"You must take care of yourself because there are parts in your life you'll never recover." I didn't ask what those parts because what good would it do to know?

After I left Rebecca, I got more yarn for the quilt I'd almost finished--tying it to the backing gave a cheerful look of birds taking off. I sat in the restaurant listening to men talk about how rabbits made runways in the woods, women talk about how no one came to see you when you're old. When I wasn't watching a guy with Dirk's physique, I watched the steam rise from a coffee maker on the counter where the same men sat shoulder to shoulder on stools as the last time. On the way out I caught a tabloid: "Science Proves Moses Once Walked Miami Beach."

After Mark went back to college, Maize rested after having bits of scotch tape put on her feet, flour dusted on her tail, and chased "for exercise." As a kitten, she'd even purred even when the kids put her in bonnets with holes cut out for her ears. They'd wonder how she cleaned her feet without spearing her tongue on nails painted with my polish.

When I went to mail a book manuscript, Marilyn Verner asked if I got paid. "They'll pay me when copies are sold," but she looked at me like I'd said Nancy Reagan was making me a pair of slippers-I'd just heard that when President Reagan's dog was ill Nancy's slipper kept it company.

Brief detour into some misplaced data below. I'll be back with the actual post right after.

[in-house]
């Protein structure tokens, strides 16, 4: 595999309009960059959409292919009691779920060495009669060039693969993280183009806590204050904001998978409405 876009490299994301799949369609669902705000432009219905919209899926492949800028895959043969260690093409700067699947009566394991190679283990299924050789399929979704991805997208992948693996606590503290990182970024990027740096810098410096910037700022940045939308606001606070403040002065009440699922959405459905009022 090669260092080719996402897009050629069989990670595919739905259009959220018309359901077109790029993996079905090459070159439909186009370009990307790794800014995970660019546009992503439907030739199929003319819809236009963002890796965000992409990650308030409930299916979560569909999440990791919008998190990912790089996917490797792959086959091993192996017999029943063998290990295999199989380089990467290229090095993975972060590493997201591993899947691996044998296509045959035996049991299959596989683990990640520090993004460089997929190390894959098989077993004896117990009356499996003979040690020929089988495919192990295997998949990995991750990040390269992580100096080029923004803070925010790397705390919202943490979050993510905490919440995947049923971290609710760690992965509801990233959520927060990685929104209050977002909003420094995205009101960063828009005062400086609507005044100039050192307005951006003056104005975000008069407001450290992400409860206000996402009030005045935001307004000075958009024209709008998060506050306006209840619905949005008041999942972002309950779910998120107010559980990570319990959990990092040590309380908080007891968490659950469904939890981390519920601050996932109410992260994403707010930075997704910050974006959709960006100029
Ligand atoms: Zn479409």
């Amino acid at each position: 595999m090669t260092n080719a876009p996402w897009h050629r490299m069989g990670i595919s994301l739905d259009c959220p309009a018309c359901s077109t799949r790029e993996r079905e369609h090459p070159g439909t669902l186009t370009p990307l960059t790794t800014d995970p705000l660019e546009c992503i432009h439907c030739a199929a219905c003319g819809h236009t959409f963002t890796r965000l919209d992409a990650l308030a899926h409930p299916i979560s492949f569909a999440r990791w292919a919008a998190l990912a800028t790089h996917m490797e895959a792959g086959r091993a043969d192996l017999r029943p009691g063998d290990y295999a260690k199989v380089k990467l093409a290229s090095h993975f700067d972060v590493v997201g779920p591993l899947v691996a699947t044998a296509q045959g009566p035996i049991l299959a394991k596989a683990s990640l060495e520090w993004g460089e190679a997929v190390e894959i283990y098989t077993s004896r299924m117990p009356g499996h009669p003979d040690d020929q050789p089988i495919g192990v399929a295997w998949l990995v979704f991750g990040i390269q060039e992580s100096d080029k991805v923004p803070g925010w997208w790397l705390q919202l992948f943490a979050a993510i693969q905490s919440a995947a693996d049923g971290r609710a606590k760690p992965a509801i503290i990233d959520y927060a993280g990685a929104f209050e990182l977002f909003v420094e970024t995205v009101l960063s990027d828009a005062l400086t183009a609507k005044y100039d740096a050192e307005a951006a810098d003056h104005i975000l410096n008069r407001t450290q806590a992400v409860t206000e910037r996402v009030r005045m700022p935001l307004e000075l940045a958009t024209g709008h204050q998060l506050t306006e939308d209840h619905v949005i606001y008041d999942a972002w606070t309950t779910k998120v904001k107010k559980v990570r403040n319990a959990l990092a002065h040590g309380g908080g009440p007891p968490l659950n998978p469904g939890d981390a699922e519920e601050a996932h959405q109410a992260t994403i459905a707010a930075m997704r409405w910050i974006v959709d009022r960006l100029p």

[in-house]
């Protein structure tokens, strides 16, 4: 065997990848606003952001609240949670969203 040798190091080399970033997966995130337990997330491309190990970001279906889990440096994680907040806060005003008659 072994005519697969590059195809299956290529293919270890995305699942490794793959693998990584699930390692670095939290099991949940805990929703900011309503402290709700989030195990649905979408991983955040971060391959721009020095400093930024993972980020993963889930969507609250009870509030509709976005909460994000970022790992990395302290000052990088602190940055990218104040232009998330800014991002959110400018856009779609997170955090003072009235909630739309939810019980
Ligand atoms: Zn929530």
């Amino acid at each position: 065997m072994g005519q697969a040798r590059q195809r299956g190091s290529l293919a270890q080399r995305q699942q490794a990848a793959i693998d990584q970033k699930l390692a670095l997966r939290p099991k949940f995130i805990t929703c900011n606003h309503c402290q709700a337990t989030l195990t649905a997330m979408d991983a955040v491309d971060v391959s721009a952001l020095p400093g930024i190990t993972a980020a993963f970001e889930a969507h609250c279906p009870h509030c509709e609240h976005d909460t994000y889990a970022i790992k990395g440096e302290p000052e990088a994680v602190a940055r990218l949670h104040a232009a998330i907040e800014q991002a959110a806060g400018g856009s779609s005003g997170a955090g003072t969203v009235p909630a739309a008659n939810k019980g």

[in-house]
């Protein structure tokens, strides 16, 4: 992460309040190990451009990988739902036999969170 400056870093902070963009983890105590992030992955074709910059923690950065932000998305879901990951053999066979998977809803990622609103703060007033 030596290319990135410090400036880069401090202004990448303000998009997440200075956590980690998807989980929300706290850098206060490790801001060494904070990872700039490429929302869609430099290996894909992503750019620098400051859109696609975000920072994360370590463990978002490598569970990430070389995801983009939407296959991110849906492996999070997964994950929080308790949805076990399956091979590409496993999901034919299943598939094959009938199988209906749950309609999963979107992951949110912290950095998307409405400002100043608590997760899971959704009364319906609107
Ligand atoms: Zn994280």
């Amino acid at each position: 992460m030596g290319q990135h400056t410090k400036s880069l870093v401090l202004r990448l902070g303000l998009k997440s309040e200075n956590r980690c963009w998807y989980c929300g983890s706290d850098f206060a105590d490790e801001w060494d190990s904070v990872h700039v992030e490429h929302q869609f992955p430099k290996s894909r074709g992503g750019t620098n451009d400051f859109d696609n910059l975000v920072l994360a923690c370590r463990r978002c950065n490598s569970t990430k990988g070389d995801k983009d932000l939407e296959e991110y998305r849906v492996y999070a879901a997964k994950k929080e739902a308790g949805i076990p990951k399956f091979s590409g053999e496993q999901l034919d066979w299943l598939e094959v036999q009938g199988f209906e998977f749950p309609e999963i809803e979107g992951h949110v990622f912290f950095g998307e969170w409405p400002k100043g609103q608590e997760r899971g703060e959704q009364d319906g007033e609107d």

The dog looked like Uncle Walt's and recalled when Mary Elizabeth and her husband were leaving Uncle Walt's once it had humped Mary Elizabeth's leg and Uncle Walt chuckled when she tried getting away.

Aunt Hester had said with a red face said, "Walt just won't have him fixed."

Uncle Walt had grinned and said, "You can't deprive him like that," his hair falling over his eyes as he leaned over, "just look at him!" A flushed Aunt Hester struggled to pry the excited dog off.

Last summer Uncle Walt and Aunt Hester dropped by when I was watering the grass the dog began humping my leg and I turned the hose on him. "What the hell's wrong with you!" Uncle Walt yelled. "Chrisamighty! Poor Spotty, my poor Spotty." After drying his hands on a handkerchief he said, "Some man must've looked goo-goo eyes at you and you don't know how the hell to act."

"Jesus, Mary, Joseph!" Aunt Hester said, "get towels or he'll get the car all dirty," but before I could Uncle Walt stalked off swearing every time the dog shook himself with Aunt Hester following at a safe distance.

I'd go shopping and check out the cans of Clabber Girl Baking Powder. The girl carrying a plate of perfect biscuits was always there with her Mona Lisa smile; was she taking the biscuits to the table or was she going to eat them all herself? There was a woman in the background who seemed to be sewing: under a magnifying glass however, she appeared to be plucking a goose. I made up stories about them and wondered how many other women had too-and if they'd regretted that their biscuits never matched those on the label.

Carol Smallwood's books include Women on Poetry: Writing, Revising, Publishing and Teaching, foreword by Molly Peacock (McFarland, 2012) on Poets& Writers Magazine list of Best Books for Writers; Divining the Prime Meridian (WordTech Editions, 2014); Bringing the Arts into the Library (American Library Association, 2013). Carol has founded, supports humane societies.
This work is an excerpt from Lily's Odyssey (print novel 2010) published with permission by All Things That Matter Press. Its first chapter was a finalist for the Eric Hoffer Award in Best New Writing.

Contact Editor: Pamela Tyree Griffin